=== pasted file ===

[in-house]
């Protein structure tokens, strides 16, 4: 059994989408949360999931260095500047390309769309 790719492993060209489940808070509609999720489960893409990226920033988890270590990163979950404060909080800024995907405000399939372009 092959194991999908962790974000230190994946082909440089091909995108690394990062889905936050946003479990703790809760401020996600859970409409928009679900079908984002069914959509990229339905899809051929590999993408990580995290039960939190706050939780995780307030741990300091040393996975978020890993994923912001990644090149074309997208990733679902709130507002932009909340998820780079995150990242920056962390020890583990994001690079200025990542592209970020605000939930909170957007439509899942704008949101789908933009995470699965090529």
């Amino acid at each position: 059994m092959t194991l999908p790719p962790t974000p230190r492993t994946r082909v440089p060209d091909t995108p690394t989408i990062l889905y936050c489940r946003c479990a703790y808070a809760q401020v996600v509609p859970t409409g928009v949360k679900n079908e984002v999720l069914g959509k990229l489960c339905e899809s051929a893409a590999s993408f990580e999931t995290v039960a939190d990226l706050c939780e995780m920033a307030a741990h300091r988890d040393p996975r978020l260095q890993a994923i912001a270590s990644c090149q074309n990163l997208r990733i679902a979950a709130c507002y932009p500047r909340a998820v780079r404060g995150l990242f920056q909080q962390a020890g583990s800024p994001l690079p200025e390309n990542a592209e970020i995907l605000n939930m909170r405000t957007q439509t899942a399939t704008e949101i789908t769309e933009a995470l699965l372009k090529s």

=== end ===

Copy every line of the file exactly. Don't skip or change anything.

[in-house]
């Protein structure tokens, strides 16, 4: 059994989408949360999931260095500047390309769309 790719492993060209489940808070509609999720489960893409990226920033988890270590990163979950404060909080800024995907405000399939372009 092959194991999908962790974000230190994946082909440089091909995108690394990062889905936050946003479990703790809760401020996600859970409409928009679900079908984002069914959509990229339905899809051929590999993408990580995290039960939190706050939780995780307030741990300091040393996975978020890993994923912001990644090149074309997208990733679902709130507002932009909340998820780079995150990242920056962390020890583990994001690079200025990542592209970020605000939930909170957007439509899942704008949101789908933009995470699965090529």
């Amino acid at each position: 059994m092959t194991l999908p790719p962790t974000p230190r492993t994946r082909v440089p060209d091909t995108p690394t989408i990062l889905y936050c489940r946003c479990a703790y808070a809760q401020v996600v509609p859970t409409g928009v949360k679900n079908e984002v999720l069914g959509k990229l489960c339905e899809s051929a893409a590999s993408f990580e999931t995290v039960a939190d990226l706050c939780e995780m920033a307030a741990h300091r988890d040393p996975r978020l260095q890993a994923i912001a270590s990644c090149q074309n990163l997208r990733i679902a979950a709130c507002y932009p500047r909340a998820v780079r404060g995150l990242f920056q909080q962390a020890g583990s800024p994001l690079p200025e390309n990542a592209e970020i995907l605000n939930m909170r405000t957007q439509t899942a399939t704008e949101i789908t769309e933009a995470l699965l372009k090529s």